John Wolfe & Yves Vanderperren
Sunday Workshop 43rd DAC
After receiving this e-mail, I had a chance to speak by conference call with John Wolfe and Yves Vanderperren. John was in Arizona, where he is Director of Operations and Engineering for the Mentor Graphics' Embedded Systems division, and Yves was in Belgium, where he is on the EE faculty at Katholieke Universiteit Leuven.
I asked John and Yves to start by distinguishing between UML, XML, and ESL.
From his office in Leuven, Yves told me that UML comes from the software design world, and is a visual language for specifying, constructing, and documenting the artifacts of systems: "The Unified Modeling Language provides a means for the graphical representation of the structure and the behavior of systems. UML is not a methodology or a way of designing systems - usually called a 'Development Process' in the UML context - but provides support for communication within a development process."
"XML, the eXtensible Markup Language, is basically a text-based description for many different types of information. It allows the creation of customized tags, enabling the definition, transmission, validation, and interpretation of data between tools. It is at a lower level of sophistication than UML. For instance, XMI, the XML Metadata Interchange, is an XML-based specification for the file format and exchange of UML models. As another example, the SPIRIT 1.0 specification provides a standard XML data format for IP integration data."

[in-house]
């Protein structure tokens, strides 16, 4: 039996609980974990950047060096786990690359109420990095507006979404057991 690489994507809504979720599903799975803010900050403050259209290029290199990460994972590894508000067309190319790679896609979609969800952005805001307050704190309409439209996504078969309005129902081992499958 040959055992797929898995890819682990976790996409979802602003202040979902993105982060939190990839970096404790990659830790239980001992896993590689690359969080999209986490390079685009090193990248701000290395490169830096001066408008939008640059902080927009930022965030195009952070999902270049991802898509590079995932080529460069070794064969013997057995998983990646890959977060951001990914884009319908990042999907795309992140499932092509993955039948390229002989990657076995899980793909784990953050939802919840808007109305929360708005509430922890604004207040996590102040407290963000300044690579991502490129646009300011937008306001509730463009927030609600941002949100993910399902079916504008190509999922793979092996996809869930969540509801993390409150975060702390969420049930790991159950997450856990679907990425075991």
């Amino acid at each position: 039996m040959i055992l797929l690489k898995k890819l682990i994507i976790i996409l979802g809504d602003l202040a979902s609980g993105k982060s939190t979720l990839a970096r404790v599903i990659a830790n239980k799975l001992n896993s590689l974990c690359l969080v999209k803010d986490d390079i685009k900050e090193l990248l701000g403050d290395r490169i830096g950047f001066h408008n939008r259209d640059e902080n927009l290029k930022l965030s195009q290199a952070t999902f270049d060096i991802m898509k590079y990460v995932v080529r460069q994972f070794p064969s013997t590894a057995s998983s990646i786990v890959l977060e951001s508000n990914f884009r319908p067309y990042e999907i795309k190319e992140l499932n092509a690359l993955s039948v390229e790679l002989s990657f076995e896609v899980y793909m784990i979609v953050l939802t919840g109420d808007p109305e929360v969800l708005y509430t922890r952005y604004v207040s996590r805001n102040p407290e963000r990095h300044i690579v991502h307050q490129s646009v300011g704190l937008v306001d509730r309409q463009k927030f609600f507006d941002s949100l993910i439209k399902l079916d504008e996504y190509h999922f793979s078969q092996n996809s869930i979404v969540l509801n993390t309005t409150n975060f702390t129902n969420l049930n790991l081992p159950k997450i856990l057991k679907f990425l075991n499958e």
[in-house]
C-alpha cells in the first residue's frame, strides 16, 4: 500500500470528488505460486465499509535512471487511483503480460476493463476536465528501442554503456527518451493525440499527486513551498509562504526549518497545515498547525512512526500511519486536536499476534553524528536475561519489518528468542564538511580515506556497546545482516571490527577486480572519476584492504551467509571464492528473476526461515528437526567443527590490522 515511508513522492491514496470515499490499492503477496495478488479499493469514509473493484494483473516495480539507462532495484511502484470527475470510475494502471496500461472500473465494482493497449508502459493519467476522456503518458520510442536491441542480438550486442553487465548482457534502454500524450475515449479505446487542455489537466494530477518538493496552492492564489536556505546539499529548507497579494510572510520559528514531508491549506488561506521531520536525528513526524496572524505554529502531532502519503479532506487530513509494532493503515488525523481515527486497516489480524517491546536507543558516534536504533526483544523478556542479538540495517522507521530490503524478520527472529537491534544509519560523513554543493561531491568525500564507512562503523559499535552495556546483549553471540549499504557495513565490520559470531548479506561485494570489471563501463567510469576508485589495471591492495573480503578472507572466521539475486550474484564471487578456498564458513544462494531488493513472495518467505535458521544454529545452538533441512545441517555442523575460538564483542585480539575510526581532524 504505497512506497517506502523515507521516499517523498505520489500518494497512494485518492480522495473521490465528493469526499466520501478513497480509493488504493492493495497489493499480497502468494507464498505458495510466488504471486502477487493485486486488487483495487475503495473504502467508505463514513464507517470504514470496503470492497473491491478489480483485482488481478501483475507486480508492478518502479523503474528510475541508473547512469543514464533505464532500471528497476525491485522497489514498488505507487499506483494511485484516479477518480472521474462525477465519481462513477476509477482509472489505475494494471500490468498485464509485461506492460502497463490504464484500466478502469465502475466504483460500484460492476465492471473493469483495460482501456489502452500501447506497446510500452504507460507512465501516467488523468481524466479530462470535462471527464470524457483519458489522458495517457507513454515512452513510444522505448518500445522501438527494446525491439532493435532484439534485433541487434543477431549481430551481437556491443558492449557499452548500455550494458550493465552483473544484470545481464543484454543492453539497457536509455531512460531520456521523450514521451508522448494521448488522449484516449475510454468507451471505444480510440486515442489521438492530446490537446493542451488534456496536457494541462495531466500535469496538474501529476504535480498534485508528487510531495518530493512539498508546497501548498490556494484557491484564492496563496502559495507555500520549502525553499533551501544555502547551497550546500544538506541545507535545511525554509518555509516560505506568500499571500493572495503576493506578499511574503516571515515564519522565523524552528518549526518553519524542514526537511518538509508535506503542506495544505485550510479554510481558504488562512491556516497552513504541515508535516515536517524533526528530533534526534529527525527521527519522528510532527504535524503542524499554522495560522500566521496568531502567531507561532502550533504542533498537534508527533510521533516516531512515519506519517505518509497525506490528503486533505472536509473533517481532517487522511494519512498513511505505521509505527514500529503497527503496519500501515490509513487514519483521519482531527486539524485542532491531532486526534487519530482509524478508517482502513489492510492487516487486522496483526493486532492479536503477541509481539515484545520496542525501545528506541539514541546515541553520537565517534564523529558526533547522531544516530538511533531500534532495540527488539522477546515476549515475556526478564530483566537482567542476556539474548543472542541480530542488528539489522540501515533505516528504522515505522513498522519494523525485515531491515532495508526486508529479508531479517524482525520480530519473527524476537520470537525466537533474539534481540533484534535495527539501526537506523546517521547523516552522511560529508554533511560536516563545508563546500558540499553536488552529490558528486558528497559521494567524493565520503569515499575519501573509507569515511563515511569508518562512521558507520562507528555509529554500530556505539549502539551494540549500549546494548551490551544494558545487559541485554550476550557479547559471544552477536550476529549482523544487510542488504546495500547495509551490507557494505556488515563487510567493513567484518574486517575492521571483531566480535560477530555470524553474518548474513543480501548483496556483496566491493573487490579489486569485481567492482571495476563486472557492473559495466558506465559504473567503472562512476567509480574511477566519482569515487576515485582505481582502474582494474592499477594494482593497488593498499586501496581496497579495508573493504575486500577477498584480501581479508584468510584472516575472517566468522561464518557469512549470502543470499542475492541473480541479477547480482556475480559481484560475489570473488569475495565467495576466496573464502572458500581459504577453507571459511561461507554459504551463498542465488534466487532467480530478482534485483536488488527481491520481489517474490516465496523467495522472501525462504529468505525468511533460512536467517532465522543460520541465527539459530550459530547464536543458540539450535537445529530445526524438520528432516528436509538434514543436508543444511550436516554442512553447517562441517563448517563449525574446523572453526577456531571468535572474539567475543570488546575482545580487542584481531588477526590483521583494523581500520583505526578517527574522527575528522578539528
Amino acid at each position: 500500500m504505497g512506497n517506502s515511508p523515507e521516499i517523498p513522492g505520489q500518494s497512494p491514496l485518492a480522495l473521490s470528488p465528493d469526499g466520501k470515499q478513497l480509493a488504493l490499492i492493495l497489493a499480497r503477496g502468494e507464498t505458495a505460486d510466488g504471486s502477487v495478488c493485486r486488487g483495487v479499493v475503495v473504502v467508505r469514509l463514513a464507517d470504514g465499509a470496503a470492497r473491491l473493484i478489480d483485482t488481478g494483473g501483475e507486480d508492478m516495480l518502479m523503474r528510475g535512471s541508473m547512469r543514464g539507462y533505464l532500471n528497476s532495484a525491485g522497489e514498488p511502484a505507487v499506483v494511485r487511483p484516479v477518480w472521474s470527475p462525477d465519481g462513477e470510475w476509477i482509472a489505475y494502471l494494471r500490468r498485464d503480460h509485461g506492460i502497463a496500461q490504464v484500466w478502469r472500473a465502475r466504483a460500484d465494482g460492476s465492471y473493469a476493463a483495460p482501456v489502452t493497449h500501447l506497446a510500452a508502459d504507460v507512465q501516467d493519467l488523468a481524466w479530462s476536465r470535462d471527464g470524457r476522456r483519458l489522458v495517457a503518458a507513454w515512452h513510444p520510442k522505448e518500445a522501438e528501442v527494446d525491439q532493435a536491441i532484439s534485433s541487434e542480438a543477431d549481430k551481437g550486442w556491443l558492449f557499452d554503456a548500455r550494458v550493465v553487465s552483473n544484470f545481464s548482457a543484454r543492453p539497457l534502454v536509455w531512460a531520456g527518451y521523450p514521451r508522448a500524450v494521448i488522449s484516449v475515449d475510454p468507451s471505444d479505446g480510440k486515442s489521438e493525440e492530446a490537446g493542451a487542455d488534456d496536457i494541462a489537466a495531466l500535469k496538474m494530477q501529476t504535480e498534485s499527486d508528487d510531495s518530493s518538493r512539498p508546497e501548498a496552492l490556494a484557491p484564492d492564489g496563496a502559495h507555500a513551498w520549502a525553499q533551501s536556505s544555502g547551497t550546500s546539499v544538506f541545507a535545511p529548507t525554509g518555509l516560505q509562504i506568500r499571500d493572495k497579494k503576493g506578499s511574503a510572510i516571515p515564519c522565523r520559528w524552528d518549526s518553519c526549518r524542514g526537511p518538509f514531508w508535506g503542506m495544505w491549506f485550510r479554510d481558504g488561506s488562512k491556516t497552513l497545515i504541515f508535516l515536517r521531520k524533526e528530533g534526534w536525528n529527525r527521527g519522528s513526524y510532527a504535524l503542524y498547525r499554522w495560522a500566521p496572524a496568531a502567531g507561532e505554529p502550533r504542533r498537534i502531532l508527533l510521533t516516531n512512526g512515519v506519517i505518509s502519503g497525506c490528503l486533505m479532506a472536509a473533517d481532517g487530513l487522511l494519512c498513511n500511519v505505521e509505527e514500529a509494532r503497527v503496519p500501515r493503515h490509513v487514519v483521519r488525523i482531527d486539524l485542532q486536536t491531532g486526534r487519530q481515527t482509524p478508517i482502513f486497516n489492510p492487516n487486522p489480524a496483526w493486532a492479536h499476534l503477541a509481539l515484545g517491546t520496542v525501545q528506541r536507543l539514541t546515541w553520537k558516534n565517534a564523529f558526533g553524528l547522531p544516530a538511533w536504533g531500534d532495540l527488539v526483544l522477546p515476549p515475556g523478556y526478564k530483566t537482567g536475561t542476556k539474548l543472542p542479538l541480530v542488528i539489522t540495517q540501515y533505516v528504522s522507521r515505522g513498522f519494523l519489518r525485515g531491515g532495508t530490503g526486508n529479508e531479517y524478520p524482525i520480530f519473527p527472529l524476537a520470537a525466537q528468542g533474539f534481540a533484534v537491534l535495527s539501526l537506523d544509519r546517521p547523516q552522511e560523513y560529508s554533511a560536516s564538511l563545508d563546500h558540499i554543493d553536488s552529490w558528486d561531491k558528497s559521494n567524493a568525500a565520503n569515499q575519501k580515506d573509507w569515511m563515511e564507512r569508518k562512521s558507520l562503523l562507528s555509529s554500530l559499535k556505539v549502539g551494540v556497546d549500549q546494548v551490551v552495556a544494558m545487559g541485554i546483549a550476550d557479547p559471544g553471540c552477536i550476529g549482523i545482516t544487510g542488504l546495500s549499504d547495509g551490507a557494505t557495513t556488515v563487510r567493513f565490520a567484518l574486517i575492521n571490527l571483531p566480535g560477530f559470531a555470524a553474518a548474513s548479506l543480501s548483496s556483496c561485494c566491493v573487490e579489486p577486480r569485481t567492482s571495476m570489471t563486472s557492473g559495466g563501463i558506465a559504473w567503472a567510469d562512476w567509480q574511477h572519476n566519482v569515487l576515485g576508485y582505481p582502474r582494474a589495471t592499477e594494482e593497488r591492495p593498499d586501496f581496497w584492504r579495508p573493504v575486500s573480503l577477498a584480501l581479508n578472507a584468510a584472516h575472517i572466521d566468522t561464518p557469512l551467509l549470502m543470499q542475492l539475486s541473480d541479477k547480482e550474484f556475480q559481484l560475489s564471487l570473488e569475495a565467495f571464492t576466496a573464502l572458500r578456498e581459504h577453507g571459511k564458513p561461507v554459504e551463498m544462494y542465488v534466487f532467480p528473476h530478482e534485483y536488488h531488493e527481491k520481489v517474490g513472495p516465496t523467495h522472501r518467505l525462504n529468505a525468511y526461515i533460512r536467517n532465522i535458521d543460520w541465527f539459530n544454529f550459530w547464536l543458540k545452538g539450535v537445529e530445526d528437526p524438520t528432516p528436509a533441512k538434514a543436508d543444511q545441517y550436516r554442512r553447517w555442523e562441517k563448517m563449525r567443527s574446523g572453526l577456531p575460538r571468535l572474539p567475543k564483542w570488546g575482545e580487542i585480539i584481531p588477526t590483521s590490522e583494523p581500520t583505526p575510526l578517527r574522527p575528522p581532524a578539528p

Yves said, "Regarding ESL, I would say that UML is a member of the ESL family. There are many languages in the ESL family, including C++, SystemC, SpecC, and the C-based language from Mentor. There's also MATLAB, and multiple verification languages. UML is a language on its own, but it can be associated with other design and implementation languages."